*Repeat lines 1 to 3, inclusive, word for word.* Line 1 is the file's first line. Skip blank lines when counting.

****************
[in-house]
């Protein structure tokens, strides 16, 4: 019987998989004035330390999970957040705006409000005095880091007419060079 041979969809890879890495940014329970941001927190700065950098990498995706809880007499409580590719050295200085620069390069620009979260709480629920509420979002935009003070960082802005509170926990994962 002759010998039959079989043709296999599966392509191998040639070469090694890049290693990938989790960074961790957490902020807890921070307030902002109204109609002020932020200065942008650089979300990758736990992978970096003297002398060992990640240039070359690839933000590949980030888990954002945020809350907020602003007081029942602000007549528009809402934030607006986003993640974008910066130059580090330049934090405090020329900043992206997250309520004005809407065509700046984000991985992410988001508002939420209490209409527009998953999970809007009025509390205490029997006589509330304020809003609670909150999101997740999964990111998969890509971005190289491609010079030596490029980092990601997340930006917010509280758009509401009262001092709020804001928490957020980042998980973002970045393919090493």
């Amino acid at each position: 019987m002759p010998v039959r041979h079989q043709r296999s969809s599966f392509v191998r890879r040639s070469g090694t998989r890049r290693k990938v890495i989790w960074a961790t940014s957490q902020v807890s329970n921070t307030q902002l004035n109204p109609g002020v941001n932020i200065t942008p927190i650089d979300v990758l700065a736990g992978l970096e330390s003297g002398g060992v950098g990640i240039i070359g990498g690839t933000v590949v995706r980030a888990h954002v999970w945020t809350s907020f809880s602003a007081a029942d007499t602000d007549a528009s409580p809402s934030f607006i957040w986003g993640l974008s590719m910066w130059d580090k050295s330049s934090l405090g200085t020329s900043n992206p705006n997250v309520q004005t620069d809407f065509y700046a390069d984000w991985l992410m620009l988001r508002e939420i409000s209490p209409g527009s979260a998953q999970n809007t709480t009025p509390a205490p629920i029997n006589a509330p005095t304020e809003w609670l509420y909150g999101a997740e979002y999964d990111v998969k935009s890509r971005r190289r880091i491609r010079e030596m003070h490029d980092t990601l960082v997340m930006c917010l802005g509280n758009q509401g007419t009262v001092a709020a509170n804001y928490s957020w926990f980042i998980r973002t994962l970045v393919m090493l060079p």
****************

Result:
[in-house]
């Protein structure tokens, strides 16, 4: 019987998989004035330390999970957040705006409000005095880091007419060079 041979969809890879890495940014329970941001927190700065950098990498995706809880007499409580590719050295200085620069390069620009979260709480629920509420979002935009003070960082802005509170926990994962 002759010998039959079989043709296999599966392509191998040639070469090694890049290693990938989790960074961790957490902020807890921070307030902002109204109609002020932020200065942008650089979300990758736990992978970096003297002398060992990640240039070359690839933000590949980030888990954002945020809350907020602003007081029942602000007549528009809402934030607006986003993640974008910066130059580090330049934090405090020329900043992206997250309520004005809407065509700046984000991985992410988001508002939420209490209409527009998953999970809007009025509390205490029997006589509330304020809003609670909150999101997740999964990111998969890509971005190289491609010079030596490029980092990601997340930006917010509280758009509401009262001092709020804001928490957020980042998980973002970045393919090493």
């Amino acid at each position: 019987m002759p010998v039959r041979h079989q043709r296999s969809s599966f392509v191998r890879r040639s070469g090694t998989r890049r290693k990938v890495i989790w960074a961790t940014s957490q902020v807890s329970n921070t307030q902002l004035n109204p109609g002020v941001n932020i200065t942008p927190i650089d979300v990758l700065a736990g992978l970096e330390s003297g002398g060992v950098g990640i240039i070359g990498g690839t933000v590949v995706r980030a888990h954002v999970w945020t809350s907020f809880s602003a007081a029942d007499t602000d007549a528009s409580p809402s934030f607006i957040w986003g993640l974008s590719m910066w130059d580090k050295s330049s934090l405090g200085t020329s900043n992206p705006n997250v309520q004005t620069d809407f065509y700046a390069d984000w991985l992410m620009l988001r508002e939420i409000s209490p209409g527009s979260a998953q999970n809007t709480t009025p509390a205490p629920i029997n006589a509330p005095t304020e809003w609670l509420y909150g999101a997740e979002y999964d990111v998969k935009s890509r971005r190289r880091i491609r010079e030596m003070h490029d980092t990601l960082v997340m930006c917010l802005g509280n758009q509401g007419t009262v001092a709020a509170n804001y928490s957020w926990f980042i998980r973002t994962l970045v393919m090493l060079p």